Why Empathy Matters

Why Empathy Matters

I often think of the faces and stories of teenagers that I get to work with every week.

Their pain is real. Their success changes lives. Their questions are relevant. Their stories change my perspective.

You may be asking yourself, “How deep can you really go with teenagers when you only see them once a week for an hour? Do they actually share? What could they be dealing with that could rival adult problems?”

You would be shocked.

I can learn more about a teen in a one-hour Support Group meeting than many people can find out over months.

How is this possible?

Empathy.

Empathy makes all the difference in the world. In these Support Groups, we are not asking questions because we want to be nosy, tell them what they are doing wrong, or even fix their lives. We ask questions because we want to step into life with them, even when it’s hard and there is no easy fix in sight.

I absolutely love this Brené Brown video. She expertly describes the difference between empathy and sympathy while revealing the power of showing true empathy in difficult circumstances.

 

 

When you watch the video, you can see that empathy is a powerful tool, especially when dealing with teenagers.

Just this year alone, I have had teenagers tell me about:

  • Broken home lives where they are forced to choose who they want to live with.
  • Families who encourage drug use while they are trying to stay clean.
  • Fathers who bring their mistress into the home while mom tries to keep the family together.
  • 30-hour work weeks to help the family pay medical bills.
  • A fear of graduation because that is when they will be kicked out of their house.
  • Extreme racism and name calling in a work environment.

Do I have the answers to these problems? Can I come up with magic words to make the hurt go away?

Absolutely not!

But I can listen. I can tell them that I am so sorry they are having to deal with such difficult life circumstances. I can sit in a chair beside them and step into their world for an hour a week. I can give them a safe, judgement-free zone to talk about their lives and problems.

I can empathize.

I encourage you to try some of the tactics mentioned in the video and to avoid phrases like “at least.” Step into a teenager’s shoes, crawl down into the pit with them, and show that someone cares and wants to listen.

For us to continue to provide these Support Groups and show empathy, we depend on donors like you.

You can donate, pray, volunteer or simply share our content with a friend!

Karlie Duke was in one of Teen Life’s original support groups and now is our Communications Director. She is passionate about encouraging students to live better stories.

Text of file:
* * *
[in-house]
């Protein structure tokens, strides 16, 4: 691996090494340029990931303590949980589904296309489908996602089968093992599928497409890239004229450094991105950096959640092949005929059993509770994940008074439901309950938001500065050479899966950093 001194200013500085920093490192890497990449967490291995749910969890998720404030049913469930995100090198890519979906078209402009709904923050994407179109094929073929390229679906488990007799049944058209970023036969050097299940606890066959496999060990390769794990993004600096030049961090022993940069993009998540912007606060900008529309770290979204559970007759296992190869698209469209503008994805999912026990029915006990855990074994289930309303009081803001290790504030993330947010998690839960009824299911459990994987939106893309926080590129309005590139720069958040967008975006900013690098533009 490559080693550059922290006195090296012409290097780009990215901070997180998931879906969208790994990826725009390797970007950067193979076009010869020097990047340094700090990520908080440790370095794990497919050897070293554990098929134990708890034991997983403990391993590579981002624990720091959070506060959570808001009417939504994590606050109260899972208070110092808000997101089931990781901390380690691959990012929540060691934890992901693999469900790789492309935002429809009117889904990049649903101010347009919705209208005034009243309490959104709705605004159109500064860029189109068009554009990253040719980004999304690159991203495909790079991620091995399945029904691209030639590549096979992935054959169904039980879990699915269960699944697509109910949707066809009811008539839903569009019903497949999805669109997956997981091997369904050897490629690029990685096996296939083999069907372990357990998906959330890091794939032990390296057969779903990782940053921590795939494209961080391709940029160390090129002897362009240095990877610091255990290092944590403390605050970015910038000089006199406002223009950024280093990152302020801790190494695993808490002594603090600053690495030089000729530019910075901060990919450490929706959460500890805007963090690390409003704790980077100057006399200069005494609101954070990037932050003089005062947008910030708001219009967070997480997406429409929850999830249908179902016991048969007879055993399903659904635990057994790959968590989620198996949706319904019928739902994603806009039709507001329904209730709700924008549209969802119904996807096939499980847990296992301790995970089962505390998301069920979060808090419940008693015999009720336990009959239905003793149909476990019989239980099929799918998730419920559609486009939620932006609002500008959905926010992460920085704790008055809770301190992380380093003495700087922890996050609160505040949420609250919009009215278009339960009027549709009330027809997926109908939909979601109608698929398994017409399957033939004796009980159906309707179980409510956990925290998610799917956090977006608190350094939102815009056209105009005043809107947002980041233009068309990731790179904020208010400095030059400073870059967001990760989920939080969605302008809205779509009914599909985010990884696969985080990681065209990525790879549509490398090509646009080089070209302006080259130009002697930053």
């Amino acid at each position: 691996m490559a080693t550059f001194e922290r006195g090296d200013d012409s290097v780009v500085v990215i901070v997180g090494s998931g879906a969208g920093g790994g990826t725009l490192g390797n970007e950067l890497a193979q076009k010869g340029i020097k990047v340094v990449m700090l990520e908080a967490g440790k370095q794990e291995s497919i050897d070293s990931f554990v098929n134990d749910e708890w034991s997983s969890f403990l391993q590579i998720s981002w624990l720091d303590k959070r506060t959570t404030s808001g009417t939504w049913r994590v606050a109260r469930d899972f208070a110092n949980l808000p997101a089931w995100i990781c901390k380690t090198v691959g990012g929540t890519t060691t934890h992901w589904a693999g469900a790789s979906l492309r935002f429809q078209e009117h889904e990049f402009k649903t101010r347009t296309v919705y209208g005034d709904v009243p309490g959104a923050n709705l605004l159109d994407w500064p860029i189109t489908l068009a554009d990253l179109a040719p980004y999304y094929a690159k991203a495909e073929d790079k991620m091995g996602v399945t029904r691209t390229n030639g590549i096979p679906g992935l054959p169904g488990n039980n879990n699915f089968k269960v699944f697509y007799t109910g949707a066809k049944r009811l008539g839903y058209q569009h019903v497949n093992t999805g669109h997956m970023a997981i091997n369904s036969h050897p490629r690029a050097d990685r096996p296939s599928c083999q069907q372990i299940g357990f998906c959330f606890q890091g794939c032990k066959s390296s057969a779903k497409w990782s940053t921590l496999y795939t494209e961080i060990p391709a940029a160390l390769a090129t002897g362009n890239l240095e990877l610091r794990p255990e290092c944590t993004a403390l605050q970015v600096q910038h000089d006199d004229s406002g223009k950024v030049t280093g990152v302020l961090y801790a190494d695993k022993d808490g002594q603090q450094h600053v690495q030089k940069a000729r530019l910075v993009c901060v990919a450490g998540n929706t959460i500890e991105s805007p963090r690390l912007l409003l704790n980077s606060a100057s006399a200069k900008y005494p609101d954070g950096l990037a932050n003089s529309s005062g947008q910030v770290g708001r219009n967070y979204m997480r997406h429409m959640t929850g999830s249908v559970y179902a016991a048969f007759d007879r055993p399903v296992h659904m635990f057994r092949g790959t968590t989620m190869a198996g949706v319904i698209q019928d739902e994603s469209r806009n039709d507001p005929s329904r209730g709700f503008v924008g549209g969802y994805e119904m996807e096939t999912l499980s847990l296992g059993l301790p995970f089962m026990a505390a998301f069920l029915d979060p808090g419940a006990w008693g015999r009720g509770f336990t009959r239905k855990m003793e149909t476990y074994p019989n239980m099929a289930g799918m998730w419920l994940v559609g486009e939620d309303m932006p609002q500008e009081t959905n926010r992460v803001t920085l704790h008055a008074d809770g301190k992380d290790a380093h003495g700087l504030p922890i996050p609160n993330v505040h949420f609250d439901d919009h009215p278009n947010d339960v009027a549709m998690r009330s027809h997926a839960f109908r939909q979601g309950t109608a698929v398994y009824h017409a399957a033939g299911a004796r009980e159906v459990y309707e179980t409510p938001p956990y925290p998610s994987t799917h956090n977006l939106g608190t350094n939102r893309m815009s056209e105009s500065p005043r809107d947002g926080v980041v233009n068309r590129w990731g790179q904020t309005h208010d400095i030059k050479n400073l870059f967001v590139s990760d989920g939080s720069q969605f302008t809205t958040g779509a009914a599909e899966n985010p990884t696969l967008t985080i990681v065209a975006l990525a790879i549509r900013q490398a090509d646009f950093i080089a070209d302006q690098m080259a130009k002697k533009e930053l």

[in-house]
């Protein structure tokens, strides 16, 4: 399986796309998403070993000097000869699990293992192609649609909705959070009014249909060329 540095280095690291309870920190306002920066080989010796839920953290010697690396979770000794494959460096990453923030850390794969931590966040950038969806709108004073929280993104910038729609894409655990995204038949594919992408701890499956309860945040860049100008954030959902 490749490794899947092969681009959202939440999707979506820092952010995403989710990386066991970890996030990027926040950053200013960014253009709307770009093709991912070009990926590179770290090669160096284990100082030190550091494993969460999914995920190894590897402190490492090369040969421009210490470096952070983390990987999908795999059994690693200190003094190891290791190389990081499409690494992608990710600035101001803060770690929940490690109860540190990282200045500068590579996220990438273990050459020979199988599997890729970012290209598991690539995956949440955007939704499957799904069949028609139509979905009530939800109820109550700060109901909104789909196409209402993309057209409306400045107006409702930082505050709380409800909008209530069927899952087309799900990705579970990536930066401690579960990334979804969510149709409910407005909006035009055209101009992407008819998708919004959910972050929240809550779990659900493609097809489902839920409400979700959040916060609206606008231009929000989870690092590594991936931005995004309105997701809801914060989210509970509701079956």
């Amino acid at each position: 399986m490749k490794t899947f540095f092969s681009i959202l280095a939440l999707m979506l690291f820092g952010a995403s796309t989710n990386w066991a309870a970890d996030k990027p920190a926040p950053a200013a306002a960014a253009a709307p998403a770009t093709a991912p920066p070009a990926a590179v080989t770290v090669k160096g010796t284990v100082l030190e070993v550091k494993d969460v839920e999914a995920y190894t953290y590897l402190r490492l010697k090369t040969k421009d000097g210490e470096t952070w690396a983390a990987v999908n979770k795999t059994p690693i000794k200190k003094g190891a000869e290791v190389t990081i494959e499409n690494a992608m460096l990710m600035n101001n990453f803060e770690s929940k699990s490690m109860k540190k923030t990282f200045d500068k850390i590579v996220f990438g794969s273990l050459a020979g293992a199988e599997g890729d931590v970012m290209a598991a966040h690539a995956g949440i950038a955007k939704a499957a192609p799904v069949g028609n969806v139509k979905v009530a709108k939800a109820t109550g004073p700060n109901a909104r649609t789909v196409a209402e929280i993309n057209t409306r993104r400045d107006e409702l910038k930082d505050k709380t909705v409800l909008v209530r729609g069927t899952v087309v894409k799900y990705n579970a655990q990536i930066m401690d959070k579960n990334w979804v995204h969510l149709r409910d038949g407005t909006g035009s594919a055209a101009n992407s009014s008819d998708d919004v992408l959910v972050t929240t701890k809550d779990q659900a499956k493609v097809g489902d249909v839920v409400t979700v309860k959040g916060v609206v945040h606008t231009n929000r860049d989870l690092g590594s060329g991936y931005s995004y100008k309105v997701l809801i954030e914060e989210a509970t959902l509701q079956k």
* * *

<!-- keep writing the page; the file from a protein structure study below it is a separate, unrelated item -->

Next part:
Heather & Jade Talk Teen Pregnancy

Heather & Jade Talk Teen Pregnancy

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Two stories of teen pregnancy converge

In this re-edited interview from 2016, Chris and Karlie are joined by Heather and Jade to talk about their stories both separately and as they intertwine.

As a young teen mom, Jade was connected with Heather, who offered her much-needed support and encouragement. Heather was able to provide hope and a new perspective through the lens of her own teen pregnancy.

Even 7 years after this interview, it remained one of our top-played episodes.

You won’t want to miss this timeless wisdom on the joys and challenges of teen parenthood.

In this episode, you’ll find out…

  • Two different stories about teen pregnancy and parenthood.
  • Ways to support and encourage teen parents.
  • What it is like to be a teen parent while trying to finish school.
  • The importance of mentors and friends in the life of a teen parent.

Ask yourself…

  • Have I sat down and asked someone else’s story lately?
  • How can I better support and encourage a teen parent?
  • Who has made a difference in my own life?

Go ask a teen…

  • Who has supported you the most?
  • What is the biggest joy of being a parent?
  • How can I help support and encourage you?
Advice for teen parents:
  • Get counseling or therapy if you need it.
  • Stay in school!
  • You can do it! There is support out there for you.
  • Your best is good enough.

For people supporting teen parents:
  • Offer to help, and keep offering even when they say no!
  • Be inclusive when you can. It is hard for teen moms to find where they fit and belong.
  • Show up!
  • Let them vent without telling them what to do.
  • Be vulnerable and let them know that you genuinely care about them.

Heather and Jade at our podcast recording to talk about teen pregnancy

Resources for teenage parents:

  • If you or someone you know is dealing with an unexpected pregnancy, Pregnancy Help 4 U can help.
  • If you are someone who works with student-aged parents, reach out to program@teenlife.ngo for more information about our Support Group Curriculum designed for teen parents!
  • Original music by Luke Cabrera and Tobin Hodges.

Have a question?

If you have a question about something you heard or just want to give us some feedback, please leave us a comment below.  We would love to hear from you!

About Us

Karlie Duke

Karlie Duke

Director of Communications

Chris Robey

Chris Robey

CEO

Heather Gradke

Heather Gradke

Special Guest

Jade Rains

Jade Rains

Special Guest

More Resources You Might Like

Teen Pregnancy with Charlotte Smiley
Dating Relationships & Streaming Services
Episode 26: Dating & Suicide Terms

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Ep. 84: 2022 Christmas Gift Guide

Ep. 84: 2022 Christmas Gift Guide

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Summary:

Still looking for the perfect gift for your teenager? You’ll love these great picks that your favorite teen is sure to appreciate. This is a special Christmas episode you won’t want to miss!